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Diabetes medicines

6-minute read

Key facts

  • There are many types of medicines used to treat diabetes.
  • The medicine that is best for you depends on what type of diabetes you have, how well it is controlled, if you have other health conditions and your lifestyle.
  • Diabetes medicines aim to keep your blood glucose levels within a healthy range, so you feel well and to reduce your chances of complications.
  • Your doctor can help you monitor your diabetes and recommend the right treatment for you.

How is insulin used to treat diabetes?

Insulin is a hormone that helps move glucose from your blood into the cells of your body, where it can be used for energy.

People with type 1 diabetes produce little or no insulin, so they need lifelong insulin replacement. Some people with type 2 diabetes, and some women with gestational diabetes (diabetes during pregnancy), also need to use insulin.

ARE YOU AT RISK? — Are you at risk of type 2 diabetes, heart disease or kidney disease? Use the Risk Checker to find out.

What non-insulin treatments are available to treat diabetes?

Non-insulin medicines can be used to lower blood glucose levels and are often used to treat type 2 diabetes.

Most people with type 2 diabetes are able at first to manage their condition through:

Over time, your diabetes may progress. When this happens, you may need medicines to control your blood glucose levels and prevent long-term complications.

There are many types of diabetes medicines. They all work in different ways and have different benefits and side effects.


Most people with type 2 diabetes start treatment with metformin. This is a medicine that reduces the amount of glucose released into your blood, and increases the amount taken up by your cells.


Sulphonylureas stimulate the pancreas to produce more insulin. Sometimes, a sulfonylurea is prescribed for people with type 2 diabetes as an alternative to metformin. However, it is usually used in addition to metformin, if diet, exercise and metformin alone do not control your diabetes adequately.

Both metformin and sulphonylureas have been used for many years. They are known to successfully reduce the complications of diabetes.

Other medicines

Other, newer medicines for type 2 diabetes include:

  • glitazones — help the body to use insulin more effectively
  • acarbose — prevents the carbohydrate you eat from being broken down into glucose
  • GLP-1 analogues — increase the amount of insulin in the blood and are usually given as an injection
  • SGLT2 inhibitors — increase the amount of glucose excreted in urine and are usually used in combination with other diabetes medicines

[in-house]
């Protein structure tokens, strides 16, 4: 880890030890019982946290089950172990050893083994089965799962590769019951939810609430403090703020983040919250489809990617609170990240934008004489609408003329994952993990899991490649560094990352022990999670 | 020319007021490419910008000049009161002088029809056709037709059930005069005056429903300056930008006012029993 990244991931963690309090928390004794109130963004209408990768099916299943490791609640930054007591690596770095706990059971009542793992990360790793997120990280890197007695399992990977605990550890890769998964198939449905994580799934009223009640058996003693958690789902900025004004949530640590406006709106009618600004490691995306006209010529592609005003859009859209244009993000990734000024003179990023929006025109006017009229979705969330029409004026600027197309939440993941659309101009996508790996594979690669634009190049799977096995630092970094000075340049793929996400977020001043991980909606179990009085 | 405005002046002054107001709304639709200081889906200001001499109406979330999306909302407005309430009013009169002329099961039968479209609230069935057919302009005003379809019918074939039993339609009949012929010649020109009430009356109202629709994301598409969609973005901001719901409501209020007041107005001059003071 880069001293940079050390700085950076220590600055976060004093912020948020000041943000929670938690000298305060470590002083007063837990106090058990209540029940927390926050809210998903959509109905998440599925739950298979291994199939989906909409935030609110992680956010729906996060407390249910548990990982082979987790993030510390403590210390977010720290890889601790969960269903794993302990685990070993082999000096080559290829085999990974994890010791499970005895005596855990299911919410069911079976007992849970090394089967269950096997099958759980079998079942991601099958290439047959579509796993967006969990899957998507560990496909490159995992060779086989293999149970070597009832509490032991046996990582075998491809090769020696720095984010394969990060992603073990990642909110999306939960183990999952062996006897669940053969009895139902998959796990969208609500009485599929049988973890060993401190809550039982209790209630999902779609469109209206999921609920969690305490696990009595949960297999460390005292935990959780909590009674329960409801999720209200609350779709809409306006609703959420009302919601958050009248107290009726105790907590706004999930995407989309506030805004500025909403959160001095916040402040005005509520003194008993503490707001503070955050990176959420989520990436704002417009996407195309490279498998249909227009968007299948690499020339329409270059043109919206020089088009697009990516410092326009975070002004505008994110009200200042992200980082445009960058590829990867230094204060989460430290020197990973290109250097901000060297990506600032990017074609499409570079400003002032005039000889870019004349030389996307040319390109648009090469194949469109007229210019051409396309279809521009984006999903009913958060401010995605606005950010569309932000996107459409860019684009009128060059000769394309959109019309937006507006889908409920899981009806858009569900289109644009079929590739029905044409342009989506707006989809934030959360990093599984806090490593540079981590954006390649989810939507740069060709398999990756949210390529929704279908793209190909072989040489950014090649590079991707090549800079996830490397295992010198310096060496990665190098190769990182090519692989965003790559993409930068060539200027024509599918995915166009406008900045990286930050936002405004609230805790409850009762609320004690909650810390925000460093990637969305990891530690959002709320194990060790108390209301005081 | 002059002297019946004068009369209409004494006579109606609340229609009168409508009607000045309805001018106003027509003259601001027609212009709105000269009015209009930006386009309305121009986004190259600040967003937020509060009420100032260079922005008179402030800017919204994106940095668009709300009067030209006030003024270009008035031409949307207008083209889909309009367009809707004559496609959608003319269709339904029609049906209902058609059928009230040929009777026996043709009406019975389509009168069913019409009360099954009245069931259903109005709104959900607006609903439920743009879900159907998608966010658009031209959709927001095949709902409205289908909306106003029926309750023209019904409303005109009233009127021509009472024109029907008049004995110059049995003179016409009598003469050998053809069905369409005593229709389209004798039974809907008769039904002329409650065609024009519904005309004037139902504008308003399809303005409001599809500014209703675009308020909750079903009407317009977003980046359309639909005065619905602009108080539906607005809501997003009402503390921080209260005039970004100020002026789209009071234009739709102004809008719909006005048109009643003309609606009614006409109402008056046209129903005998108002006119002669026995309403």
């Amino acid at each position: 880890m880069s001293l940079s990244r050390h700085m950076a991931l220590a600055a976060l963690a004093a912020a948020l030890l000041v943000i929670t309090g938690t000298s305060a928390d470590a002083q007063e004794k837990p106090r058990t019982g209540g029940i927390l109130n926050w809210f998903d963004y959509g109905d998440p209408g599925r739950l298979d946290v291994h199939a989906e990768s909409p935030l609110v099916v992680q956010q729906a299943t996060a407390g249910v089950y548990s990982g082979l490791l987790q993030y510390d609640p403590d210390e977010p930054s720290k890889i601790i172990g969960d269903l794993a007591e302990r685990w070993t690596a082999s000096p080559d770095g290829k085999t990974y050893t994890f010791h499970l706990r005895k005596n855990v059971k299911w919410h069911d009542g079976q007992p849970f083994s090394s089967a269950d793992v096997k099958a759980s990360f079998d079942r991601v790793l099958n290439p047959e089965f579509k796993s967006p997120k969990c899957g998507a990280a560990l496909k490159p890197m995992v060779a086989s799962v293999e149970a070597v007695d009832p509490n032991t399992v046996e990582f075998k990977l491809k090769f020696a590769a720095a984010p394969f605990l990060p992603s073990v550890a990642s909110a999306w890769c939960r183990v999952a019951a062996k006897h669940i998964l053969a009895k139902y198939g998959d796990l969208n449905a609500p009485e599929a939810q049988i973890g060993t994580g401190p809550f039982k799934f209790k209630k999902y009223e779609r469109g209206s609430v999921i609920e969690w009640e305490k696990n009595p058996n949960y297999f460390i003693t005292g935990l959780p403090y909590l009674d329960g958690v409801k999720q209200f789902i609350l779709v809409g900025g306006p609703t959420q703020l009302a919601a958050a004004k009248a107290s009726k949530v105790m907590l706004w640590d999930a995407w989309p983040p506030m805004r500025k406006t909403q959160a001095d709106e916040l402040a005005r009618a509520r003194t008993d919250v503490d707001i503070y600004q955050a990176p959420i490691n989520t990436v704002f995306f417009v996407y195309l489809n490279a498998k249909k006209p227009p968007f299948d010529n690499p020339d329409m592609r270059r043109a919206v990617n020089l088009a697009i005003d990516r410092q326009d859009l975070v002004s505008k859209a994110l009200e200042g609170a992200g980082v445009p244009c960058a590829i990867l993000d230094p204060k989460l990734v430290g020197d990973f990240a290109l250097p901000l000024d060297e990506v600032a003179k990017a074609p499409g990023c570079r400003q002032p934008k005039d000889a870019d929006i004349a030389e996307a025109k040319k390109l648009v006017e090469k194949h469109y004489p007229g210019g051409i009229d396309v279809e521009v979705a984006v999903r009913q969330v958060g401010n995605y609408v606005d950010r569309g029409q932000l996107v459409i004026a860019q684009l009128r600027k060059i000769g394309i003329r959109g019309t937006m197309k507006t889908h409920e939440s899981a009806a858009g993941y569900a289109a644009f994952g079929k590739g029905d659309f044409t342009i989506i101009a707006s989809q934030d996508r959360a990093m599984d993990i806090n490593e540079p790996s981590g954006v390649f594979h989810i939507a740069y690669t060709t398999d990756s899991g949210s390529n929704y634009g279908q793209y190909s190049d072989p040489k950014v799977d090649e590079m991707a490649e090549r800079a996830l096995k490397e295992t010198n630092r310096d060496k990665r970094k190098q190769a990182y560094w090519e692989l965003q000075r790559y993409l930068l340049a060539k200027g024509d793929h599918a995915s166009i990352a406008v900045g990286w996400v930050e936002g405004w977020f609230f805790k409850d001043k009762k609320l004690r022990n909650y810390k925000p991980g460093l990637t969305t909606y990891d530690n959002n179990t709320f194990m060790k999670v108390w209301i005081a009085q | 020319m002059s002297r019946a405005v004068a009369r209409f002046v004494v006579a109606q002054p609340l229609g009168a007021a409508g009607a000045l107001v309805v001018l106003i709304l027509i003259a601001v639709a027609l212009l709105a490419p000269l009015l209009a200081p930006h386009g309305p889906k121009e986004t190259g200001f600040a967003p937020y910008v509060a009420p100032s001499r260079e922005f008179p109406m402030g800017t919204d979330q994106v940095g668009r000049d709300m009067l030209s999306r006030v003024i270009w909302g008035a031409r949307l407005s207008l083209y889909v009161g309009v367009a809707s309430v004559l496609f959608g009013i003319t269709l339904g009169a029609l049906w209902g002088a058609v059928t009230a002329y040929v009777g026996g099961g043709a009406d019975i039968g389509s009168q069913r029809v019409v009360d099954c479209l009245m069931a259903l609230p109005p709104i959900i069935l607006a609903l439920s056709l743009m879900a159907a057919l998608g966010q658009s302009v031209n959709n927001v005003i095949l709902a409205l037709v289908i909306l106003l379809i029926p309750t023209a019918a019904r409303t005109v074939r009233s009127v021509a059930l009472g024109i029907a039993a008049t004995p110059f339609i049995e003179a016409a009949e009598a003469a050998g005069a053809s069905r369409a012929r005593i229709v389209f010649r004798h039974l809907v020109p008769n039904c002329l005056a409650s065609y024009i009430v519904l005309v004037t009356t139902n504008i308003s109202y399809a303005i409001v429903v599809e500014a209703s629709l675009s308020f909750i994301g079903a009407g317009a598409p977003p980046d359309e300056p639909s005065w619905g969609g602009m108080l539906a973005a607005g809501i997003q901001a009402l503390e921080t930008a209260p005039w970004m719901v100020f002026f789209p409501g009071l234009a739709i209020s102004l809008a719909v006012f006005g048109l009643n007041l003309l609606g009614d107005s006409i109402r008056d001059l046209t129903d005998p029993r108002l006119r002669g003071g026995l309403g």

• DPP-4 inhibitors — also known as ‘gliptins’, increase your body’s own insulin secretion and decrease the activity of the hormone glucagon, to lower your blood glucose levels

Your doctor will recommend the best medicine or combination of medicines for you, depending on your individual circumstances.

Read more about medicines for type 2 diabetes on the NPS MedicineWise website.

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Will I take the same diabetes medicines for life?

Over time, your diabetes can change, meaning your medicines may need to change too. For example, you may need to increase the dose, switch medicines or add more medicines.

Regardless of the type of diabetes you have, it’s important you continue to monitor your blood glucose levels over time. This is to make sure your diabetes remains well managed and your blood glucose levels stay within your target range.

Make sure you have regular check-ups with your doctor. Most people with diabetes should see their doctor every 3 – 6 months. Your doctor will help you monitor your diabetes and recommend the right treatment for you.

What should I do if I take too much or the wrong type of medicine?

If you have taken too much or the wrong type of diabetes medicine, it’s important that you contact your doctor or diabetes nurse or educator for advice.

If your doctor or diabetes nurse or educator is not available, call the Poisons Information Centre on 131 126 for advice.

Taking too much diabetes medicine can cause your blood glucose level to drop too low. This is known as hypoglycaemia (‘hypo’) and can lead to a serious situation if not addressed.

  • If you think you may have taken too much diabetes medicine and you self-monitor your blood glucose at home, test your blood glucose levelas soon as possible. If you don’t routinely self-monitor your glucose levels, contact your doctor or seek other medical advice straight away.
  • If you find that your blood glucose level is low, you will need to address this straight away.

Find out what to do if you take too much or too little insulin.

Get helpful tips about non-insulin devices.

Resources and support

Call Medicines Line on 1300 MEDICINE (1300 633 424) Monday to Friday, 9am to 5pm AEST for information about medicines. This service is not for emergencies or medical advice.

Read more on medicines for diabetes on the Diabetes Australia website.

Learn more here about the development and quality assurance of healthdirect content.

Last reviewed: November 2022

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